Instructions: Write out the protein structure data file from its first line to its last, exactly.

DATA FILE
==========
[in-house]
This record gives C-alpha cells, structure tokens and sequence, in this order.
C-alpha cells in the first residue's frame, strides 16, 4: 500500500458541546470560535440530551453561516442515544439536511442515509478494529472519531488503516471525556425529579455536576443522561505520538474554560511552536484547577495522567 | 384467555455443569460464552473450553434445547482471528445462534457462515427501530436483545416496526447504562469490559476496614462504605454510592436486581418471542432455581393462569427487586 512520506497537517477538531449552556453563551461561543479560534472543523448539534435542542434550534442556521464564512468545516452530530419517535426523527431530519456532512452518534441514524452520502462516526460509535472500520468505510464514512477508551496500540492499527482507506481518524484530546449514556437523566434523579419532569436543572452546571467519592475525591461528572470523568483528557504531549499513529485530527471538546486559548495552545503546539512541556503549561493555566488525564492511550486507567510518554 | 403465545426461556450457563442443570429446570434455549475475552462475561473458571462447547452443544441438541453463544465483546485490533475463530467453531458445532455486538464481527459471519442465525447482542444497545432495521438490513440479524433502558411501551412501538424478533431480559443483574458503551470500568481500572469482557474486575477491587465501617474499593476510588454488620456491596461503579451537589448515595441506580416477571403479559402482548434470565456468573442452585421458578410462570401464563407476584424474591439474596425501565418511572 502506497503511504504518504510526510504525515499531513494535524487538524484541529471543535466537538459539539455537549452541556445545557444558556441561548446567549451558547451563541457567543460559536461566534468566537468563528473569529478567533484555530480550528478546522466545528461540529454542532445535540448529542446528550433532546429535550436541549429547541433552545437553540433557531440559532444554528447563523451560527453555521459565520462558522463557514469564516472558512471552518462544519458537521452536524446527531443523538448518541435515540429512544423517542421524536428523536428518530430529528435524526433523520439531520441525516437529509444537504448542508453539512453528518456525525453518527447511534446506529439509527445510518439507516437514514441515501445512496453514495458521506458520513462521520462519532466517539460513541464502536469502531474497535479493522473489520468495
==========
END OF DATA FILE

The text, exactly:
[in-house]
This record gives C-alpha cells, structure tokens and sequence, in this order.
C-alpha cells in the first residue's frame, strides 16, 4: 500500500458541546470560535440530551453561516442515544439536511442515509478494529472519531488503516471525556425529579455536576443522561505520538474554560511552536484547577495522567 | 384467555455443569460464552473450553434445547482471528445462534457462515427501530436483545416496526447504562469490559476496614462504605454510592436486581418471542432455581393462569427487586 512520506497537517477538531449552556453563551461561543479560534472543523448539534435542542434550534442556521464564512468545516452530530419517535426523527431530519456532512452518534441514524452520502462516526460509535472500520468505510464514512477508551496500540492499527482507506481518524484530546449514556437523566434523579419532569436543572452546571467519592475525591461528572470523568483528557504531549499513529485530527471538546486559548495552545503546539512541556503549561493555566488525564492511550486507567510518554 | 403465545426461556450457563442443570429446570434455549475475552462475561473458571462447547452443544441438541453463544465483546485490533475463530467453531458445532455486538464481527459471519442465525447482542444497545432495521438490513440479524433502558411501551412501538424478533431480559443483574458503551470500568481500572469482557474486575477491587465501617474499593476510588454488620456491596461503579451537589448515595441506580416477571403479559402482548434470565456468573442452585421458578410462570401464563407476584424474591439474596425501565418511572 502506497503511504504518504510526510504525515499531513494535524487538524484541529471543535466537538459539539455537549452541556445545557444558556441561548446567549451558547451563541457567543460559536461566534468566537468563528473569529478567533484555530480550528478546522466545528461540529454542532445535540448529542446528550433532546429535550436541549429547541433552545437553540433557531440559532444554528447563523451560527453555521459565520462558522463557514469564516472558512471552518462544519458537521452536524446527531443523538448518541435515540429512544423517542421524536428523536428518530430529528435524526433523520439531520441525516437529509444537504448542508453539512453528518456525525453518527447511534446506529439509527445510518439507516437514514441515501445512496453514495458521506458520513462521520462519532466517539460513541464502536469502531474497535479493522473489520468495